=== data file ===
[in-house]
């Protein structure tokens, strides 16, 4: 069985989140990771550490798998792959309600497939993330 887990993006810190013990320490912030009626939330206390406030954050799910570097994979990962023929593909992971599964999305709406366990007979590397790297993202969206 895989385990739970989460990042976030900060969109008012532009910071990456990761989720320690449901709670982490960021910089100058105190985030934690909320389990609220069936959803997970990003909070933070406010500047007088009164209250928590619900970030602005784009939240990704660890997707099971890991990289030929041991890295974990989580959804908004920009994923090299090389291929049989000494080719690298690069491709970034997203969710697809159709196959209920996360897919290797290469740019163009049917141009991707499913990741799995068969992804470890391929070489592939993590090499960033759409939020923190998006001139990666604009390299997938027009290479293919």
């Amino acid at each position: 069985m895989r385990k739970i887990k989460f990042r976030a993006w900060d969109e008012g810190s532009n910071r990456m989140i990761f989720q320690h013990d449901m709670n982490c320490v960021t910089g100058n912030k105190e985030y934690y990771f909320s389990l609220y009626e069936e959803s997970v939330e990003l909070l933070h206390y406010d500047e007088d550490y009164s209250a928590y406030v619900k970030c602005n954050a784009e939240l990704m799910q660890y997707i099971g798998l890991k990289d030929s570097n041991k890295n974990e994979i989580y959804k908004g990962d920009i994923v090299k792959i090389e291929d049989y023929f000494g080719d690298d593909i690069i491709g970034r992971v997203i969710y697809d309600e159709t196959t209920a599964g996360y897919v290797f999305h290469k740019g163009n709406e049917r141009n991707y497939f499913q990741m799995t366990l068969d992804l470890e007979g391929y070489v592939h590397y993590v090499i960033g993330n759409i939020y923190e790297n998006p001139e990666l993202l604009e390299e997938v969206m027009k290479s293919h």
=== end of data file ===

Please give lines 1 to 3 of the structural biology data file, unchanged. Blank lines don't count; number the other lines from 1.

[in-house]
């Protein structure tokens, strides 16, 4: 069985989140990771550490798998792959309600497939993330 887990993006810190013990320490912030009626939330206390406030954050799910570097994979990962023929593909992971599964999305709406366990007979590397790297993202969206 895989385990739970989460990042976030900060969109008012532009910071990456990761989720320690449901709670982490960021910089100058105190985030934690909320389990609220069936959803997970990003909070933070406010500047007088009164209250928590619900970030602005784009939240990704660890997707099971890991990289030929041991890295974990989580959804908004920009994923090299090389291929049989000494080719690298690069491709970034997203969710697809159709196959209920996360897919290797290469740019163009049917141009991707499913990741799995068969992804470890391929070489592939993590090499960033759409939020923190998006001139990666604009390299997938027009290479293919």
């Amino acid at each position: 069985m895989r385990k739970i887990k989460f990042r976030a993006w900060d969109e008012g810190s532009n910071r990456m989140i990761f989720q320690h013990d449901m709670n982490c320490v960021t910089g100058n912030k105190e985030y934690y990771f909320s389990l609220y009626e069936e959803s997970v939330e990003l909070l933070h206390y406010d500047e007088d550490y009164s209250a928590y406030v619900k970030c602005n954050a784009e939240l990704m799910q660890y997707i099971g798998l890991k990289d030929s570097n041991k890295n974990e994979i989580y959804k908004g990962d920009i994923v090299k792959i090389e291929d049989y023929f000494g080719d690298d593909i690069i491709g970034r992971v997203i969710y697809d309600e159709t196959t209920a599964g996360y897919v290797f999305h290469k740019g163009n709406e049917r141009n991707y497939f499913q990741m799995t366990l068969d992804l470890e007979g391929y070489v592939h590397y993590v090499i960033g993330n759409i939020y923190e790297n998006p001139e990666l993202l604009e390299e997938v969206m027009k290479s293919h």